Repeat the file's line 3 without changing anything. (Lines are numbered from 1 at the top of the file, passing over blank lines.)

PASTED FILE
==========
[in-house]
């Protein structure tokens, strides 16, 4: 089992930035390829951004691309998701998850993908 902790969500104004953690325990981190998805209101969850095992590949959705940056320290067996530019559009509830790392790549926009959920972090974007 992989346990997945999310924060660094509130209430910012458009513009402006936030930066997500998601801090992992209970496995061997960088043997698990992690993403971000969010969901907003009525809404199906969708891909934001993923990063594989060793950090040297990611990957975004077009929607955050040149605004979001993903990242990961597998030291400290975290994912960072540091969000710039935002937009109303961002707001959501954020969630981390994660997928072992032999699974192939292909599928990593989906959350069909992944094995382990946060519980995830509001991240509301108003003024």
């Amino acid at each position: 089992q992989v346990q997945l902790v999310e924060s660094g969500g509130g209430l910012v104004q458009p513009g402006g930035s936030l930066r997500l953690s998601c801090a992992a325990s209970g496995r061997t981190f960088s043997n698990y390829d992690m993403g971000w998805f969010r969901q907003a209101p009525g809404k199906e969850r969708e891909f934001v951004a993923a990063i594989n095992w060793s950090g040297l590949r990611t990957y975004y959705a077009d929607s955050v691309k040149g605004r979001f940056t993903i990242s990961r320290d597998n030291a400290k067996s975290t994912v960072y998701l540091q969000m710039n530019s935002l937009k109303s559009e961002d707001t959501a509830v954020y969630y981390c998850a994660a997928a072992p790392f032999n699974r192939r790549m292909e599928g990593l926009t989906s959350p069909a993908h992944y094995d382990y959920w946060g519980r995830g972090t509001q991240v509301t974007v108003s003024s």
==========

């Amino acid at each position: 089992q992989v346990q997945l902790v999310e924060s660094g969500g509130g209430l910012v104004q458009p513009g402006g930035s936030l930066r997500l953690s998601c801090a992992a325990s209970g496995r061997t981190f960088s043997n698990y390829d992690m993403g971000w998805f969010r969901q907003a209101p009525g809404k199906e969850r969708e891909f934001v951004a993923a990063i594989n095992w060793s950090g040297l590949r990611t990957y975004y959705a077009d929607s955050v691309k040149g605004r979001f940056t993903i990242s990961r320290d597998n030291a400290k067996s975290t994912v960072y998701l540091q969000m710039n530019s935002l937009k109303s559009e961002d707001t959501a509830v954020y969630y981390c998850a994660a997928a072992p790392f032999n699974r192939r790549m292909e599928g990593l926009t989906s959350p069909a993908h992944y094995d382990y959920w946060g519980r995830g972090t509001q991240v509301t974007v108003s003024s």